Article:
How are criminals using deep fake technology and how can organisations protect themselves from deep fakes?
"In the past people received an email… but what happens when you receive a phone call and it’s the voice of your boss telling you to do something.”
Professor Marco Gercke, the founder of the CyberCrime Research Institute, talks to Jeremy Swinfen Green about how cyber criminals are using deep fake audio to commit crimes
Marco Gercke will be speaking at the inaugural teissBenelux2020 cyber security summit, taking place online from 27 to 29 October 2020. For free registration and more information , click here.
It's a frightening world out there. Another thing that frightens me is the idea of deepfakes. And that's a really worrying problem for people who are interested in the truth. How are criminals using the deepfake technology, and how can organisations and individuals, as well, protect themselves and their reputations against deepfakes?
Well let me jump in very briefly, this frightening part. I'm not frightened about this world out there. I mean there are risks, we definitely have to be aware of this, we have to take it into consideration when we're acting, but I believe we've seen a lot of progress over the years. So I see the opportunity when I think about the internet and computer technology and not necessarily only the risk. It's a component, but we shouldn't blow it out of proportion.
And to answer your question with regard to the deepfakes, well, in the past, you mentioned phishing before, in the past it was that you receive an email saying, hey, I'm your boss, you remember me. Please make a transfer of $100,000 to a certain account and you respond to this.
Now people have learned they should not trust those emails. But what happens if you're receiving a phone call, you're hearing the voice of your boss, and he's telling you please do it. That's something where people might say, OK, well, now I heard him, it must be real. And we see those deepfakes not only with regard to political activities where they're putting words in people's mouth that they never said, but we also see criminals exploiting it, for example, with regard to social engineering.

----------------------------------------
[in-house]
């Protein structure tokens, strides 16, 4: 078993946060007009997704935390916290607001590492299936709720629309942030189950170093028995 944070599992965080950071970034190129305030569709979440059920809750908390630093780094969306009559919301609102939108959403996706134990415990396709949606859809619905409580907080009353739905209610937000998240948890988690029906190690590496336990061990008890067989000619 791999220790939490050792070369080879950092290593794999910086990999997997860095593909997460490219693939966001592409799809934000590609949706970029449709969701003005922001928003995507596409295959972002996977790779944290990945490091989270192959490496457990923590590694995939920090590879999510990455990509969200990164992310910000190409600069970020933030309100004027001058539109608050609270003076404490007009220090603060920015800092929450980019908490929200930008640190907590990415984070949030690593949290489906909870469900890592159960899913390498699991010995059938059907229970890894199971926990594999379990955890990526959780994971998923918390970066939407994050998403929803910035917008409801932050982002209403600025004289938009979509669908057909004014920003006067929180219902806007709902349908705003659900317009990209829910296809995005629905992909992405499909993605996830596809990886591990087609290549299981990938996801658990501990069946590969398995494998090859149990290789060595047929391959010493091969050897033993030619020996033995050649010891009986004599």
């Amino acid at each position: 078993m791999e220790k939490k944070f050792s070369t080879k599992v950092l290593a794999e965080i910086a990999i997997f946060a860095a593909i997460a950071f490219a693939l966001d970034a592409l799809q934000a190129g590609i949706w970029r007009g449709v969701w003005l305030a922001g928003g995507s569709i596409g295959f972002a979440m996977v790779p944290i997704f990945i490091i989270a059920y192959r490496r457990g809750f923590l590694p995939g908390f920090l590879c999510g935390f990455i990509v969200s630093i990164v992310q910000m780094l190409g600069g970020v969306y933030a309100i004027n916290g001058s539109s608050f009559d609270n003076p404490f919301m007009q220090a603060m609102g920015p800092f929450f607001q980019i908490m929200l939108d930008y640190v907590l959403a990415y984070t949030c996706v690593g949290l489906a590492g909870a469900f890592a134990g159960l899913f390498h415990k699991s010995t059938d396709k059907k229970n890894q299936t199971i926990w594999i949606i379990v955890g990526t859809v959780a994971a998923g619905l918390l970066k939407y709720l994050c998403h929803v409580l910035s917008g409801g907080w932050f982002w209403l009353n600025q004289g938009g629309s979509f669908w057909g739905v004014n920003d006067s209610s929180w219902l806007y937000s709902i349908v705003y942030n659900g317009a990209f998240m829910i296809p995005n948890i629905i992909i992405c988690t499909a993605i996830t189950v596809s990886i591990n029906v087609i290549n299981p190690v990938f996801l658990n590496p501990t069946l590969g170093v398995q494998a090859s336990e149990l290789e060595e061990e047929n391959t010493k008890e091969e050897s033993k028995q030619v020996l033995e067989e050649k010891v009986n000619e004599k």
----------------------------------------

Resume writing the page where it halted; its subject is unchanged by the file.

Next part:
That's interesting. So people are using deepfakes purely with audio and not just video?
Exactly. So there are cases that we've seen already. One case was involving, I think it was a German company based in the UK, where somebody received a call from one of the executives saying, hey, we need to make a transfer. And he actually-- they even had a meaningful conversation.
And he afterwards said, you know, I spoke to him, I know this guy, and that was him. And they said, no it was unfortunately not. So we see this pure audio. We also see, especially when it comes to the political context, we see that they're using videos, which is a bit more tricky, it's more difficult to manipulate them. It's sometimes easier to trace this back - in audio sometimes easier.
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